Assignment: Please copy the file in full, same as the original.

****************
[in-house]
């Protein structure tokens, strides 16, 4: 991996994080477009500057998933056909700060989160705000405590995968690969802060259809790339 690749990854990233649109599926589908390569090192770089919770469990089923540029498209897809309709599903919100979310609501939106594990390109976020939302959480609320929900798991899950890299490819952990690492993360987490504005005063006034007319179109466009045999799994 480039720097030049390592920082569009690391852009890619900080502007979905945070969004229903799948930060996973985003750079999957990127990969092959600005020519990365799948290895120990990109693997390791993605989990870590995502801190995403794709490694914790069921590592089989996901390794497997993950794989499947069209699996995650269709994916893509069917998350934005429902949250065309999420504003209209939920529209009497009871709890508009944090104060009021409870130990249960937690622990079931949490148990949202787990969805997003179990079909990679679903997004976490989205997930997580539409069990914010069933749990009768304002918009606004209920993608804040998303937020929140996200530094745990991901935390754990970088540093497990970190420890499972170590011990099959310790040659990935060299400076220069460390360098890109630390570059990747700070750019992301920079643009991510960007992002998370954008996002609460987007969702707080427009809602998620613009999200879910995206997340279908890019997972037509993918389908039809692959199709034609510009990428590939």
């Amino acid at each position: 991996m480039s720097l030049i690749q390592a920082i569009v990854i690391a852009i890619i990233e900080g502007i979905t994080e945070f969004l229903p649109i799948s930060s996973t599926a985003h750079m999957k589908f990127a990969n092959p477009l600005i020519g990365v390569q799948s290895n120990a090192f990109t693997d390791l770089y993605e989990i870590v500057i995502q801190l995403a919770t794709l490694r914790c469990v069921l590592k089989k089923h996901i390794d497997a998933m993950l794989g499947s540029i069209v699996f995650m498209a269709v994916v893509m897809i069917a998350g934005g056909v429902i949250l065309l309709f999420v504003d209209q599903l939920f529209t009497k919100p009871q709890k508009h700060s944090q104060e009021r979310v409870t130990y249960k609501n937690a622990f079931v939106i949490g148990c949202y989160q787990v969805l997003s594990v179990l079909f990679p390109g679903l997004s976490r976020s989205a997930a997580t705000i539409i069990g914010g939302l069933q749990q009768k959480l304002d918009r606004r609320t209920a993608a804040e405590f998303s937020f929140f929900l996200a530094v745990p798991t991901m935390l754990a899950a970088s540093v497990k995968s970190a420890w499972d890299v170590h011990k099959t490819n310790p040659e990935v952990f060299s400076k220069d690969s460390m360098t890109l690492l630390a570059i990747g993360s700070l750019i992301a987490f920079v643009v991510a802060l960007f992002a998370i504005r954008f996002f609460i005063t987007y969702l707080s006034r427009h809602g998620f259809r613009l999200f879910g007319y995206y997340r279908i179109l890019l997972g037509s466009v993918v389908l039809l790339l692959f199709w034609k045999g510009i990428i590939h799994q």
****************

[in-house]
């Protein structure tokens, strides 16, 4: 991996994080477009500057998933056909700060989160705000405590995968690969802060259809790339 690749990854990233649109599926589908390569090192770089919770469990089923540029498209897809309709599903919100979310609501939106594990390109976020939302959480609320929900798991899950890299490819952990690492993360987490504005005063006034007319179109466009045999799994 480039720097030049390592920082569009690391852009890619900080502007979905945070969004229903799948930060996973985003750079999957990127990969092959600005020519990365799948290895120990990109693997390791993605989990870590995502801190995403794709490694914790069921590592089989996901390794497997993950794989499947069209699996995650269709994916893509069917998350934005429902949250065309999420504003209209939920529209009497009871709890508009944090104060009021409870130990249960937690622990079931949490148990949202787990969805997003179990079909990679679903997004976490989205997930997580539409069990914010069933749990009768304002918009606004209920993608804040998303937020929140996200530094745990991901935390754990970088540093497990970190420890499972170590011990099959310790040659990935060299400076220069460390360098890109630390570059990747700070750019992301920079643009991510960007992002998370954008996002609460987007969702707080427009809602998620613009999200879910995206997340279908890019997972037509993918389908039809692959199709034609510009990428590939």
């Amino acid at each position: 991996m480039s720097l030049i690749q390592a920082i569009v990854i690391a852009i890619i990233e900080g502007i979905t994080e945070f969004l229903p649109i799948s930060s996973t599926a985003h750079m999957k589908f990127a990969n092959p477009l600005i020519g990365v390569q799948s290895n120990a090192f990109t693997d390791l770089y993605e989990i870590v500057i995502q801190l995403a919770t794709l490694r914790c469990v069921l590592k089989k089923h996901i390794d497997a998933m993950l794989g499947s540029i069209v699996f995650m498209a269709v994916v893509m897809i069917a998350g934005g056909v429902i949250l065309l309709f999420v504003d209209q599903l939920f529209t009497k919100p009871q709890k508009h700060s944090q104060e009021r979310v409870t130990y249960k609501n937690a622990f079931v939106i949490g148990c949202y989160q787990v969805l997003s594990v179990l079909f990679p390109g679903l997004s976490r976020s989205a997930a997580t705000i539409i069990g914010g939302l069933q749990q009768k959480l304002d918009r606004r609320t209920a993608a804040e405590f998303s937020f929140f929900l996200a530094v745990p798991t991901m935390l754990a899950a970088s540093v497990k995968s970190a420890w499972d890299v170590h011990k099959t490819n310790p040659e990935v952990f060299s400076k220069d690969s460390m360098t890109l690492l630390a570059i990747g993360s700070l750019i992301a987490f920079v643009v991510a802060l960007f992002a998370i504005r954008f996002f609460i005063t987007y969702l707080s006034r427009h809602g998620f259809r613009l999200f879910g007319y995206y997340r279908i179109l890019l997972g037509s466009v993918v389908l039809l790339l692959f199709w034609k045999g510009i990428i590939h799994q």